I wonder if the anecdotal, impressionistic approach Craig Raine takes in his Moscow diary (LRB, 22 March) isn’t a way of appearing more modest in the face of foreign reality than one in fact is. The myriad touching or amusing fragments which make up the narrative cajole the reader into accepting the writer’s innocence, his slight comic helplessness in a world of unfamiliar logical structures. The X-ray, however, shows Raine to have squeezed in a free three-day trip to Russia and, once there, to have absented himself physically or mentally from the Pasternak celebrations he had been invited to attend. My difficulty is not so much in taking his word for the boringness of these programmed events as in his implication that the whole thing was bound to be a grey, state-crushed affair from the start. In other words, shouldn’t he have declined the invitation and left visiting his wife’s relations to a less convenient occasion?
The opportunism would be forgivable if it wasn’t collusive with what I’m calling Raine’s narrative trick, by which the writing subject becomes flirtatiously naive at regular intervals in order to put himself on a par with a reader inexperienced in Eastern Europe but impressed by the author’s literary and marital credentials. We are invited simultaneously to contrast the work-redolence of communist denim with the capitalist version’s message of leisure, and to compare Adam Michnik’s and Craig Raine’s jeans! It would take a prison experience only slightly more gruesome than one imagines Michnik’s was to lend the words ‘stone-washed’ and ‘pre-stretched’ a whole new set of associations. But this is only to distract from the Trotsky-like clarity with which Raine’s text condemns its author’s capitalist culture. Again: ‘Waiters and waitresses are more concerned to establish their lack of servility than they are to serve. Only in the abstract is this no bad thing.’ An abstract which, waiting for one’s underpriced lunch, one has little time for. Elsewhere Raine appears to believe he won’t be taken for a Western tourist if he dons his vatnik (a wadded jacket as worn in the gulag). How do these naiveties get past the reader in the way they do? Perhaps they represent a desperate bid for sympathy, for protection against the uncomprehendedness of the Russian experience. This may explain why Raine’s reflections are mediated to a greater extent than even this occasion demanded by reference to his marriage. Why aren’t we reading Lisa’s diary rather than his? Because Raine will assert his centrality to a narrative which continues to push him into the most marginal positions. He actually admits defeat, though characteristically in tones of unruffled wisdom, when he says: ‘Being here’ – in Russia – ‘isn’t a guarantee of authenticity … Stay at home and see more on television.’ A guarantee, no, but surely a unique opportunity. It is because he really does mean television, and is not, say, using a metaphor for painstaking and researched analysis of a complex cultural-political phenomenon, that one has a right to ask if one isn’t being offered an old Eastern European stereotype under a new name.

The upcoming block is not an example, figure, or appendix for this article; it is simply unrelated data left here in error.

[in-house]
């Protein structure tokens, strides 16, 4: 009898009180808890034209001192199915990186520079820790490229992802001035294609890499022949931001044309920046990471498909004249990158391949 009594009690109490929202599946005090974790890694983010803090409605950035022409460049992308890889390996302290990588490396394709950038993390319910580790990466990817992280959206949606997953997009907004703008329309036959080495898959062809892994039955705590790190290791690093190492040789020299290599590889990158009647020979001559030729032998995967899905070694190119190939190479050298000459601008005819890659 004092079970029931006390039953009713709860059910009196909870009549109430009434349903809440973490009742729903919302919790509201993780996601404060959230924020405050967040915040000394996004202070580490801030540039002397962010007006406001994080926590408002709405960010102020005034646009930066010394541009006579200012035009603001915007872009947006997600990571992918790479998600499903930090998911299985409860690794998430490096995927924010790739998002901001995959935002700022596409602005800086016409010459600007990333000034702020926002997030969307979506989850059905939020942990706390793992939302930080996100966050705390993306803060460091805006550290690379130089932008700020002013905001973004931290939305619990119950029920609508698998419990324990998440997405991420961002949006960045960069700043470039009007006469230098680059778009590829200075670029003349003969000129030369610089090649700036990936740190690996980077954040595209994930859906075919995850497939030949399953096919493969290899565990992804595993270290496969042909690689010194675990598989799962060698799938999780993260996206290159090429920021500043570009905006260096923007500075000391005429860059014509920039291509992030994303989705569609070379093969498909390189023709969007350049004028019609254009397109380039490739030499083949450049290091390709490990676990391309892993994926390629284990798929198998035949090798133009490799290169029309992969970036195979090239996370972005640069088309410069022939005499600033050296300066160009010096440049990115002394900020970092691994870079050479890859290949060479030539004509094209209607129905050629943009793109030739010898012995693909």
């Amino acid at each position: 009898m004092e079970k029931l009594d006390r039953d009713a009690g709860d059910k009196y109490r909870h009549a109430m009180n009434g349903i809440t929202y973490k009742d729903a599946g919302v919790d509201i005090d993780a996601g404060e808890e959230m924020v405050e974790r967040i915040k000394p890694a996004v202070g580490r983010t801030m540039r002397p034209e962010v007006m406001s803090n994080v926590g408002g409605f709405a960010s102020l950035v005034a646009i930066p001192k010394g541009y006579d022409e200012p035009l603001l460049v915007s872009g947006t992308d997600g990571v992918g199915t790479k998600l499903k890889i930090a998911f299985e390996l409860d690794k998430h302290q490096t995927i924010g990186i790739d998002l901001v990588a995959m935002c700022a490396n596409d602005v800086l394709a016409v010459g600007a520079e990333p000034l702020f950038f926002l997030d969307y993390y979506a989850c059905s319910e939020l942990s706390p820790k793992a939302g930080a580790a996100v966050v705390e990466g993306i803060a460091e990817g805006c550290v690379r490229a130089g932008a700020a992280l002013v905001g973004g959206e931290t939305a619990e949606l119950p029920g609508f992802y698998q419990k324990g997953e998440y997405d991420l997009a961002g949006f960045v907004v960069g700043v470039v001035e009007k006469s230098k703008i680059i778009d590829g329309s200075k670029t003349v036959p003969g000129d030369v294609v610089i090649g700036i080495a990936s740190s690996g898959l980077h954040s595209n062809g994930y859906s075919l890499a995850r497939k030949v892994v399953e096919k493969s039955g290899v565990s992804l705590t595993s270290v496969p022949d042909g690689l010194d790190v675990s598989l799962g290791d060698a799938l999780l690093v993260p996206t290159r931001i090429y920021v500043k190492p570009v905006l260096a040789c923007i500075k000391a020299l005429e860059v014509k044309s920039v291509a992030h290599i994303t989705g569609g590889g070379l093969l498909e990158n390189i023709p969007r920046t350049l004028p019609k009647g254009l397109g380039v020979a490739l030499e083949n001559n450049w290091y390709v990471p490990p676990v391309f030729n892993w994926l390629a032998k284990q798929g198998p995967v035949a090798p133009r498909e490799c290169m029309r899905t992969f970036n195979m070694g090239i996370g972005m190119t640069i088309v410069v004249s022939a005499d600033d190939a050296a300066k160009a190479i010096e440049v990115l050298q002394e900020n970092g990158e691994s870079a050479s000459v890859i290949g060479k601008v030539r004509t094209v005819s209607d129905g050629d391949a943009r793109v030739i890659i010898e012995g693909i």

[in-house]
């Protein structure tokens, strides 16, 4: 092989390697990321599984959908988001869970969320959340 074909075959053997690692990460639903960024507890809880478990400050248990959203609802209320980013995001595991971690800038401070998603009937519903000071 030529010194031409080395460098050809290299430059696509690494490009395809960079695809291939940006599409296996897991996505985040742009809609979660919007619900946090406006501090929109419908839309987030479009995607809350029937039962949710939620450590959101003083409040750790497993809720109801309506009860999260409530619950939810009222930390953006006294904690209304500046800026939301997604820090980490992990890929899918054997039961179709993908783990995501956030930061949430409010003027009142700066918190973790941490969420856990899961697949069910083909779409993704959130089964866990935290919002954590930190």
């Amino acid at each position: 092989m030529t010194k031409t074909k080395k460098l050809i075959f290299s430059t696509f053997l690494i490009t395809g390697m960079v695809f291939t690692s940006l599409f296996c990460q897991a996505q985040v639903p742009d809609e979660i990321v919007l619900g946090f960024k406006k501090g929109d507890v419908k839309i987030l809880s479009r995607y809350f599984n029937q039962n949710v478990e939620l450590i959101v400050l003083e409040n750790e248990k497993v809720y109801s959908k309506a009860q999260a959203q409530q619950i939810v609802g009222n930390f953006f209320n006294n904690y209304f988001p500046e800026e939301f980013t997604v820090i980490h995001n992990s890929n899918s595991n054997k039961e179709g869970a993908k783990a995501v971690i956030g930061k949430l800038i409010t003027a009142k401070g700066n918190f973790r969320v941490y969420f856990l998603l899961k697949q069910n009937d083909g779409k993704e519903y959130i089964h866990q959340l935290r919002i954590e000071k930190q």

Like Salman Rushdie (LRB, 8 March), I watched most of what I have seen of Satyajit Ray outside India – in my case, in theatres in New York and Berkeley, and on video casettes available not at video rental outlets, Indian or otherwise, but at university libraries. Unlike Mr Rushdie, I am not sure if the distributors in India are entirely to be blamed for the fact that Ray’s work is not easily available to a common Indian outside Bengal. Also unlike Mr Rushdie, I wonder whether it is just a coincidence that it is far easier to find copies of Mr Ray’s films with subtitles in French than in Hindi or in any other Indian language. Perhaps Mr Ray’s attempts to surmount distributional obstacles in India have been less than energetic because, in India, he is not really interested in finding an audience beyond those Indians he can reach, perversely, by having his films subtitled in French. In his book, Our Films, Their Films, Mr Ray wrote that Calcutta was far removed from the hub of things. Ray has evidently learnt more from Henri Cartier-Bresson than just a fetish for available-light photography. The hub of Ray’s world is also somewhere in the West, which perhaps explains why for all his avowed love for Bengal his gaze is, like that of his available-light master, colonialist.
In justifying his decision to live in London and write in English, Rushdie remarked that India was not ready for the kind of large writing that he wanted to do. Those who perceive the world to have an objectively evident hub, and find it far removed from their own cultural environment, or those who find an audience of 900 million people too small for their ambitions, can and do perhaps have a love for India that is ‘powerfully evident’ in their oeuvre. I am not sure I am prepared to waste any of my time and money trying to find out.
Raakesh Ibraheem Anant